Today’s topics include the release of three new artificial intelligence-integrated Huawei smartphones; the reveal of KRACK flaws in WPA WiFi security; Microsoft’s Ireland email privacy case going to the Supreme Court; and Chrome’s new tool for protecting users from unwanted software.
Huawei unveiled on Oct. 16 three new smartphones that integrate artificial intelligence and will be available through staggered releases around the world through the end of 2017. The Mate 10, Mate 10 Pro and Porsche Design Mate 10 all use Kirin 907 chipsets, which deliver vastly improved AI capabilities when used with Huawei’s included HiAI mobile computing platform.
“As we enter the age of intelligence, AI is no longer a virtual concept but something that intertwines with our daily life,” said Richard Yu, CEO of the Huawei Consumer Business Group. “The Huawei Mate 10 Series introduces the first mobile AI-specific Neural Network Processing Unit, launching a new era of intelligent smartphones,” Yu said.
Prices are $824 for the Mate 10, $942 for the Mate 10 Pro and $1,645 for the Porsche Design Mate 10.
The WPA2 protocol that is widely used to secure WiFi traffic is at risk from multiple vulnerabilities, collectively referred to as “KRACK Attacks,” which were publicly disclosed on Oct. 16.
“Attackers can use this novel attack technique to read information that was previously assumed to be safely encrypted,” the vulnerability disclosure warns. KRACK is an acronym for Key Reinstallation Attacks, which include 10 different vulnerabilities and define new approaches to exploit the way that WPA2 generates a session encryption key.
All WPA2-protected WiFi networks generate a fresh session key using the four-way handshake, which is vulnerable to a key reinstallation attack where an attacker tricks a victim into reinstalling an already-in-use key. At this point, there is no indication that the KRACK vulnerabilities have been exploited in the wild by an attacker.
Microsoft’s high-profile Ireland email privacy case is going to the Supreme Court. Last year, the U.S. Court of Appeals for the Second Circuit reversed an earlier decision requiring Microsoft to turn over to the U.S. Department of Justice emails that are stored in an Irish data center. However, on Oct. 16, “the Supreme Court granted the Department of Justice’s petition to review Microsoft’s victory,” announced Brad Smith, president and chief legal officer of Microsoft.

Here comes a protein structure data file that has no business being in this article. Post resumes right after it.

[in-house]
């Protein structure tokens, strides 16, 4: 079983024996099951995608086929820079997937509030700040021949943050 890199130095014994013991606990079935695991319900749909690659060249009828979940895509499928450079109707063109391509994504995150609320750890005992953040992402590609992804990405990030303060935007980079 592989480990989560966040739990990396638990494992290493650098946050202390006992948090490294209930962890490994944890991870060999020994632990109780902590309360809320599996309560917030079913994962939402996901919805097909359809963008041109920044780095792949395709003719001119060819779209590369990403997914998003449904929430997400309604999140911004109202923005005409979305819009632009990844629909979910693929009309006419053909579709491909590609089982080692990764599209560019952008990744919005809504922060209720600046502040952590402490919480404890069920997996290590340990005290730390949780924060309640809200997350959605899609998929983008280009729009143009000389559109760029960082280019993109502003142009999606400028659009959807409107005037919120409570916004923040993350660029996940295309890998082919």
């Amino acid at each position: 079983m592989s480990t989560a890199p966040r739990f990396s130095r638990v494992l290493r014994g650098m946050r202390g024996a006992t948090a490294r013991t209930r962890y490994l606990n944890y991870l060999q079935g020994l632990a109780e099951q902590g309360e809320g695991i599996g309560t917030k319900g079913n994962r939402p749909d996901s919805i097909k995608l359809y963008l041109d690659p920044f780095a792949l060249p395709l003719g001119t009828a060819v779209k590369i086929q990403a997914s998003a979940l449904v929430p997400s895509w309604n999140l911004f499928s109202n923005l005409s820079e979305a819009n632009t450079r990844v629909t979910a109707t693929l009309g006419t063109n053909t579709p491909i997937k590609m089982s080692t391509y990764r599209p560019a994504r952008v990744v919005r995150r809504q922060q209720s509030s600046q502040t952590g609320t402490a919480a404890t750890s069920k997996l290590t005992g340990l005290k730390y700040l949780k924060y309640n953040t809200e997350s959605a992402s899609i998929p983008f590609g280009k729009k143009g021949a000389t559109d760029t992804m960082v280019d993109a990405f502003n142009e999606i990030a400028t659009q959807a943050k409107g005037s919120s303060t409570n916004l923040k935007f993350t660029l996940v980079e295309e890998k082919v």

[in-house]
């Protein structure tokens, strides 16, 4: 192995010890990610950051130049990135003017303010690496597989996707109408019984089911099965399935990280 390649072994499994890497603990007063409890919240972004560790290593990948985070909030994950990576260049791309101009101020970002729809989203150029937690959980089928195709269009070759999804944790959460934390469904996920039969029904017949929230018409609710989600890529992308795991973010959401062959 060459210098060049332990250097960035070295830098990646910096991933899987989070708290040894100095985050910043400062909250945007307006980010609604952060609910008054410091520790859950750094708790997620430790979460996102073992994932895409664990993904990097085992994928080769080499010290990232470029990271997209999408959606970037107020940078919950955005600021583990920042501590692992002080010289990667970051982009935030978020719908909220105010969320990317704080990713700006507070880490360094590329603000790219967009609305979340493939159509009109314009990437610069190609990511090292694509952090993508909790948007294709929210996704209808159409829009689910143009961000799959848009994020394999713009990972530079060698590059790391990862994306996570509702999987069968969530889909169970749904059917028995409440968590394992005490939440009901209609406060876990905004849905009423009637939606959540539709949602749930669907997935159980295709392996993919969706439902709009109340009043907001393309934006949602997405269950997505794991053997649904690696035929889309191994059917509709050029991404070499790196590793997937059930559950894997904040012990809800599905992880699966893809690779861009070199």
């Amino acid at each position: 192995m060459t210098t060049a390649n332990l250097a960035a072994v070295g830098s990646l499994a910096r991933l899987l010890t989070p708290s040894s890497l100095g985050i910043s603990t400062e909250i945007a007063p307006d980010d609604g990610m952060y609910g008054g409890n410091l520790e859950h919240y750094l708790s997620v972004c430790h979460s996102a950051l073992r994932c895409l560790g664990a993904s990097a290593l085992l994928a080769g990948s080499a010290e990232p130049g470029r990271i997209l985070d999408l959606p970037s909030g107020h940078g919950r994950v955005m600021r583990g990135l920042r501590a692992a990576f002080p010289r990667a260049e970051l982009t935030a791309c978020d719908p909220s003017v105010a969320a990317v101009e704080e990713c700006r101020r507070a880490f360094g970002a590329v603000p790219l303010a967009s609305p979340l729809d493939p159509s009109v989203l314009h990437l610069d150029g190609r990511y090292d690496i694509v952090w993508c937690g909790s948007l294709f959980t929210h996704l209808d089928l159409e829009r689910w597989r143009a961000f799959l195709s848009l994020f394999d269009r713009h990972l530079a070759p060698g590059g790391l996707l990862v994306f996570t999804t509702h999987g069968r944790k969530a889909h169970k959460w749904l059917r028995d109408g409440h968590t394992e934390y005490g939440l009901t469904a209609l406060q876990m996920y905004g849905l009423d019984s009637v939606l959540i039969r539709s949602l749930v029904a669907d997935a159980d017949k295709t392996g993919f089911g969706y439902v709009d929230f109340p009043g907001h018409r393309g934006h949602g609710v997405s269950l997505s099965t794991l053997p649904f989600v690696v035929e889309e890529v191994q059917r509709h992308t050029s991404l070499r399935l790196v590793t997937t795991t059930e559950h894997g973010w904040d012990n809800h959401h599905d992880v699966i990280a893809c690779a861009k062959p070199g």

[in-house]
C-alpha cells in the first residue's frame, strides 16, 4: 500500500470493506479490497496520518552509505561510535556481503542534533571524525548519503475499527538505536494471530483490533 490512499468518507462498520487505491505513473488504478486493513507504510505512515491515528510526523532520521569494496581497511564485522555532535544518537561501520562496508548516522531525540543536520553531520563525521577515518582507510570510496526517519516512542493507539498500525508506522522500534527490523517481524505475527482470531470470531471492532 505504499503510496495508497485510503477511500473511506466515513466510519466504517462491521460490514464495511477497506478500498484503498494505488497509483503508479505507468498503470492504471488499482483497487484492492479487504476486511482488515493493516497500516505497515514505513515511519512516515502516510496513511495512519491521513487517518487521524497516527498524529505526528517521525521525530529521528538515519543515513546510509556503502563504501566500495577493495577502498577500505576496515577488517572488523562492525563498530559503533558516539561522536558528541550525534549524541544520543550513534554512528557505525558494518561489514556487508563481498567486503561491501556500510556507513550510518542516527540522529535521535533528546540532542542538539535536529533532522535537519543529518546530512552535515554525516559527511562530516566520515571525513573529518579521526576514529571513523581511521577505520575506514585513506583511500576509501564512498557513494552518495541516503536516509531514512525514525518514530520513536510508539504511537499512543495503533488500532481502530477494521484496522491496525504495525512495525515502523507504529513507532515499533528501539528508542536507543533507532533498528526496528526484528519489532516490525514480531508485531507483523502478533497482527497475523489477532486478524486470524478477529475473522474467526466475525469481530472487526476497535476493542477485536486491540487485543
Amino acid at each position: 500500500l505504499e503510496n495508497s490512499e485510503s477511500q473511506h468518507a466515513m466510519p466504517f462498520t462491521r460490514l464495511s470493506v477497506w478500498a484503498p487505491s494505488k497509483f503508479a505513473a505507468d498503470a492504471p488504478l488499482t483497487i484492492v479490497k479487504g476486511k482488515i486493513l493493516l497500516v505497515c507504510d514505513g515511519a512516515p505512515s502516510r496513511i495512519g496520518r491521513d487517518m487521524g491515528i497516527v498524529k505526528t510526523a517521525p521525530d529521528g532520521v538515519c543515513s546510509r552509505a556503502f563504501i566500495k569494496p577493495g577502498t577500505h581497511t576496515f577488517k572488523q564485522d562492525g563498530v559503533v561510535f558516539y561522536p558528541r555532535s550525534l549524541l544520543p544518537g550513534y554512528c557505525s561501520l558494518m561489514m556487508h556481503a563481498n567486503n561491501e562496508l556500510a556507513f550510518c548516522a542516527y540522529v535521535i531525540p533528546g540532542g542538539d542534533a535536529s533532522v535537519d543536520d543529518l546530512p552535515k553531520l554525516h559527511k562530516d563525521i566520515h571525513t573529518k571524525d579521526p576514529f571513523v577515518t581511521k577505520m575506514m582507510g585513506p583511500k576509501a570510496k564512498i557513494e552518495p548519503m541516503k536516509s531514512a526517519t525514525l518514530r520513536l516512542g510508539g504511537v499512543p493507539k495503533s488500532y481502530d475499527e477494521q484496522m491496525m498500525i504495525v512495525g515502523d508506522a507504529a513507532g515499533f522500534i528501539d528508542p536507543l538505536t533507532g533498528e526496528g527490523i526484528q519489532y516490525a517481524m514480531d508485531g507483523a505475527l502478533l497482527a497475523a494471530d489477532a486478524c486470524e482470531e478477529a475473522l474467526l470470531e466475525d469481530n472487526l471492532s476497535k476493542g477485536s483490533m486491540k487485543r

He continued, “The Electronic Communications Privacy Act … was never intended to reach within other countries’ borders.” The ECPA was enacted in “the era of the floppy disk,” well before the World Wide Web transformed how businesses and individuals communicated and the advent of the cloud, argued the Microsoft executive.
Smith also argued that if the U.S. government acts unilaterally to seize emails located overseas with search warrants, there is little to stop foreign governments from exercising the same maneuver on data stored in the United States.
Google has added new features in Chrome for Windows that will better protect users from unwanted and potentially harmful software. They also complement the protections in the Chrome Safe Browsing service that identifies and alerts users when they navigate to potentially unsafe websites.
The new additions to Chrome address issues that manage to get past Safe Browsing protections, including warning users about browser settings that may have been reset without their knowledge or permission.
Another feature makes it easier for users to get details on any software that Chrome might have identified as risky or unwanted and to take action on it, serving up an alert to users offering to remove the software and restore their system to the original settings.